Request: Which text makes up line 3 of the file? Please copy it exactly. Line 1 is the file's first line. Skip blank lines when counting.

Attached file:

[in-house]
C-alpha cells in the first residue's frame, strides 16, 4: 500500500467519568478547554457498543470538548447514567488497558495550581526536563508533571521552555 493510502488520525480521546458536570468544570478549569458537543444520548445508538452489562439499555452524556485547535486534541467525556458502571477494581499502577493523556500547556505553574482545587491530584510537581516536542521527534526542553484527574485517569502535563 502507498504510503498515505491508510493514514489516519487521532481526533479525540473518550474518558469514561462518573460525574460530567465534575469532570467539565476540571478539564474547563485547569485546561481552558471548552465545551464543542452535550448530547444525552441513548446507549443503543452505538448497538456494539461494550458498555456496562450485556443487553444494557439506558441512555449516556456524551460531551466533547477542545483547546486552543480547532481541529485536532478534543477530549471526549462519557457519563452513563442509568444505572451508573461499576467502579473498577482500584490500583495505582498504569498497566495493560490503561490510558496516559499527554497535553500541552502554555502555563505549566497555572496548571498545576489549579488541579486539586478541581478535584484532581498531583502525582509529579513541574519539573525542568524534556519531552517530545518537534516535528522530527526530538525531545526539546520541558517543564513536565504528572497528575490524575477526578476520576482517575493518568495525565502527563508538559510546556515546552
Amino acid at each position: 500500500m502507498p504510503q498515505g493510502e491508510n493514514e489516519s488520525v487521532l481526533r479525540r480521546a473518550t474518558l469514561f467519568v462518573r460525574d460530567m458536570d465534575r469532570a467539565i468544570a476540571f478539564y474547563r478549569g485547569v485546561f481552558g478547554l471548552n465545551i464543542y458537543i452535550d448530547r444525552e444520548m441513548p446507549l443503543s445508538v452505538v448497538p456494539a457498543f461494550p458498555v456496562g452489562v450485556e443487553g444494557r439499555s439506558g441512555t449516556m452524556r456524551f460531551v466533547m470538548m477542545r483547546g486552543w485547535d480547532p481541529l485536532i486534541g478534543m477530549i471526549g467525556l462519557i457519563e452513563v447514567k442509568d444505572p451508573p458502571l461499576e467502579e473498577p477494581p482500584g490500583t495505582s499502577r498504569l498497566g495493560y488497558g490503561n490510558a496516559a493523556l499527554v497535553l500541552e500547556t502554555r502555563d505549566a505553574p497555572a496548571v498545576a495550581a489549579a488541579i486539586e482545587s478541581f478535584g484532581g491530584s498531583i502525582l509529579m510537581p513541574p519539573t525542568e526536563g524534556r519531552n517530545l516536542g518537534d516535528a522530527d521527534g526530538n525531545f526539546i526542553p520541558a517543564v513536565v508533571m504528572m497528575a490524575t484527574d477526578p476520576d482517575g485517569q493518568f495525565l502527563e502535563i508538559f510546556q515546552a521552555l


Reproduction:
Amino acid at each position: 500500500m502507498p504510503q498515505g493510502e491508510n493514514e489516519s488520525v487521532l481526533r479525540r480521546a473518550t474518558l469514561f467519568v462518573r460525574d460530567m458536570d465534575r469532570a467539565i468544570a476540571f478539564y474547563r478549569g485547569v485546561f481552558g478547554l471548552n465545551i464543542y458537543i452535550d448530547r444525552e444520548m441513548p446507549l443503543s445508538v452505538v448497538p456494539a457498543f461494550p458498555v456496562g452489562v450485556e443487553g444494557r439499555s439506558g441512555t449516556m452524556r456524551f460531551v466533547m470538548m477542545r483547546g486552543w485547535d480547532p481541529l485536532i486534541g478534543m477530549i471526549g467525556l462519557i457519563e452513563v447514567k442509568d444505572p451508573p458502571l461499576e467502579e473498577p477494581p482500584g490500583t495505582s499502577r498504569l498497566g495493560y488497558g490503561n490510558a496516559a493523556l499527554v497535553l500541552e500547556t502554555r502555563d505549566a505553574p497555572a496548571v498545576a495550581a489549579a488541579i486539586e482545587s478541581f478535584g484532581g491530584s498531583i502525582l509529579m510537581p513541574p519539573t525542568e526536563g524534556r519531552n517530545l516536542g518537534d516535528a522530527d521527534g526530538n525531545f526539546i526542553p520541558a517543564v513536565v508533571m504528572m497528575a490524575t484527574d477526578p476520576d482517575g485517569q493518568f495525565l502527563e502535563i508538559f510546556q515546552a521552555l